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Montana's Problem

With the use of modern technology, licensing boards, and "expert" testimony, obtaining a rape kit has become a more systemic evidence collection process. It continues to ignore the basic needs of victims.


Rape Kit Basics

Today, the process is long, demoralizing, shameful, and exhausting. With the advancement of modern technology, rape kits are now typically taken with the entire exam on video. This means most of the exam, a camera is hoisted up above the victim’s body and bent to track nurse’s movements in their genitial area. While the nurses taking the examination are trained and licensed professionals in the field, Sexual Assault Nurse Examiners, are not able to provide the compassion and mindfulness needed to ensure that both collected evidence is admissible in court and that victims feel dignified.

To ensure that evidence is preserved, victims may not shower, eat, drink, or remove clothing prior to an examination. In some cases, clothing is to be kept as evidence.

After examinations are completed, victims are given the option to take STI, HIV, and pregnancy prevention medication. They are given a copy of discharge instructions which indicate performance of an exam, test results, medications received, follow-up exam recommendations, and a business card. Discharge instructions indicate where the kit will be sent. Rape kits are held for up to one year and now allow survivors to track testing and chain of custody.

In Montana, the non-profit sector assists survivors by providing resources. At discharge, victims are handed a folder containing handouts with mismatched information. In many cases, these resources fall short of what a survivor may need to know through the coping process, criminal or civil justice system, or a Title IX investigation.


The Task of the First Shower

The first shower after an assault is particularly difficult. Showers can be traumatic in inconsiderable ways. This includes association by smell, like toiletry products used after getting home.



Our senses, often times are heightened in time of great stress and panic. Research has shown that under stress previously neutral scents become unpleasant and survivors may be triggered by something that they have tasted or smell during their time of trauma. This may make it difficult for survivors to continue to use the same toiletry products that are common and may lead to triggering the survivor in unexpected scenarios.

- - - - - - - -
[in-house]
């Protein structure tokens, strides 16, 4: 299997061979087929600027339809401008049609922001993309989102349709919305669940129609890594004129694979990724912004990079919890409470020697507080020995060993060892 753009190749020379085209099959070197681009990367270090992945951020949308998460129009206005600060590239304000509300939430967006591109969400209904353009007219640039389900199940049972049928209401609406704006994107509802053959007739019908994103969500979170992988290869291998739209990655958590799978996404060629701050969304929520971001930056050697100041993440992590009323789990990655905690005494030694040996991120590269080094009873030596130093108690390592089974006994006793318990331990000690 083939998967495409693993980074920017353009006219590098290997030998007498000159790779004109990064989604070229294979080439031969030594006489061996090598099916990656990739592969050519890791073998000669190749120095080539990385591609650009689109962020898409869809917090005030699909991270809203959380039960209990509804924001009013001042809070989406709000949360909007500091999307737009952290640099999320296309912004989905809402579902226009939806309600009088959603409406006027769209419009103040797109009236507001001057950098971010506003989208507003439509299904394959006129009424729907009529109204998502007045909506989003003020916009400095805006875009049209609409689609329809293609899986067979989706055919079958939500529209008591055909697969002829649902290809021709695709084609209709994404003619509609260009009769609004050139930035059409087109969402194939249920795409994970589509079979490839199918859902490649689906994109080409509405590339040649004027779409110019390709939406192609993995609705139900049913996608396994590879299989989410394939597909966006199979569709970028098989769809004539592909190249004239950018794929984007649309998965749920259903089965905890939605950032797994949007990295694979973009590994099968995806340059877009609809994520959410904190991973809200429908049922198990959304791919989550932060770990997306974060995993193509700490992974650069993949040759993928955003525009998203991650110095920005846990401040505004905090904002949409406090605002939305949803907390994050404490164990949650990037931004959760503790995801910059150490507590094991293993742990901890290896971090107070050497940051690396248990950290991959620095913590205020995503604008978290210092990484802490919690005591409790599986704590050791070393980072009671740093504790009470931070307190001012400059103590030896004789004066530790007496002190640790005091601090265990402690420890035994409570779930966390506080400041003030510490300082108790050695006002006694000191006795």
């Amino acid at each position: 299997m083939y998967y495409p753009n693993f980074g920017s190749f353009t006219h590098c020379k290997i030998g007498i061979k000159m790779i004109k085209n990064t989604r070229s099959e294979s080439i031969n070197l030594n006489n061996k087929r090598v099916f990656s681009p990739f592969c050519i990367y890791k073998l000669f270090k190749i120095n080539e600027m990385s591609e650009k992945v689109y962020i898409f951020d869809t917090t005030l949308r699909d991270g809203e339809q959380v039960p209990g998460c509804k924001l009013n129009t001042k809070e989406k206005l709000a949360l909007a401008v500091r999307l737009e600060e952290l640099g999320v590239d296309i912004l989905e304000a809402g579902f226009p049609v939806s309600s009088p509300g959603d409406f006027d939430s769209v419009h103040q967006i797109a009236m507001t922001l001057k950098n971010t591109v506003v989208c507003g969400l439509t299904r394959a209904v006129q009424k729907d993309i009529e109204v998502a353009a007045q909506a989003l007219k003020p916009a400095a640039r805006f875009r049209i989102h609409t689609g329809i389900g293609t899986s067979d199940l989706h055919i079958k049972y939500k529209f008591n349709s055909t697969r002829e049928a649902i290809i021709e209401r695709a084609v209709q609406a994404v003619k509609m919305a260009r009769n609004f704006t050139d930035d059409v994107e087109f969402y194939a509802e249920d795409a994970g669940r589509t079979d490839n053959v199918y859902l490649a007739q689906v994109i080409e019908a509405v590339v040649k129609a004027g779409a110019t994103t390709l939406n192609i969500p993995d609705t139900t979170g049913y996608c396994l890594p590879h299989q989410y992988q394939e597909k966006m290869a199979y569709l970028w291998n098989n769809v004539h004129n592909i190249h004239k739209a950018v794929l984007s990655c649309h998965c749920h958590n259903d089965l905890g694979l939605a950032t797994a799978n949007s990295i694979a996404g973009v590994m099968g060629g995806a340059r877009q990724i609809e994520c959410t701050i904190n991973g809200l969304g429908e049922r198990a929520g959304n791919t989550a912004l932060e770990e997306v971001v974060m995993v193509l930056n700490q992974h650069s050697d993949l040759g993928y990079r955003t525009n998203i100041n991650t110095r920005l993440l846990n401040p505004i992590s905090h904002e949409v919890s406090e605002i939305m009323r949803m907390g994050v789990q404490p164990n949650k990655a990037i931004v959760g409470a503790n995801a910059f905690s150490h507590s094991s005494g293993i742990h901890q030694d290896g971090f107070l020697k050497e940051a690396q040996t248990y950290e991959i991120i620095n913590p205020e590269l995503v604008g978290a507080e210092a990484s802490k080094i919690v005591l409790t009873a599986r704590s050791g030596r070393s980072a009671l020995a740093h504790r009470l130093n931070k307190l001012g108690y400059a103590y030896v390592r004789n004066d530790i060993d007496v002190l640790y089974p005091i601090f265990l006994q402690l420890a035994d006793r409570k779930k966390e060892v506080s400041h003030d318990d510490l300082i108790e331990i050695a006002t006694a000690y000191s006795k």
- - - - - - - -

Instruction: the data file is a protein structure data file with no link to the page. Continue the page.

Lack of Safety

Some victims may not be able to return home for their own safety and may need last minute toiletries to use at a friend's home. Safety after trauma is one of the most important factors in determining whether a survivor will return home after the assault. If the assault happened in their home, they may not feel safe to return. They may also need the support of friends and family, and may not want to be seen in public. Family and friends may not have the time to leave and grab toiletries and may not have the knowledge on trauma and the body’s senses.



The cost for a single kit is staggering. The physical evidence collection kits can cost anywhere from $500 to $1,000. Montana estimates $1,092 in labor for every examination. With expenses continuing to increase, survivors are often left without the basic needs. What happens after a rape kit is taken, is typically less important to the health care facilities than collecting the evidence itself and as a result, jeopardizes a survivors ability to feel worthy and dignified. The Legislature and private and public hospitals who pay for the kits and the labor are already hesitant to continue to financially support instances in which they do not make money.

With every rape report that the State of Montana receives and every rape kit that is taken, they are asked to increase their funding to the criminal justice system. Rape is a costly crime and rarely results in a conviction. To take a case from rape kit to trial it costs a state up to $240,000, immediate medical costs totaling just over $2,000. This estimate does not include crime victims compensation, which is difficult for victims to get and must be paid back if they receive any other form of monetary assistance form the perpetrator. Rape is the single most expensive crime in our system and costs the united States $127 billion a year. This leaves little room for services to victims that may deplete traumatic responses in the direct aftermath of an assault.


In short, the nature of rape kits as evidence collection treats victims as a mere a crime scene. The cost of sexual violence to taxpayers diminishes the financial ability for the public sector to provide humanitarian resource allocation to survivors. The private sector assistance could be improved.

The Dignity Project Montana has set out to fill these gaps, provide basic needs, and assist survivors in feeling like they are more than a box filled with DNA samples and swabs.

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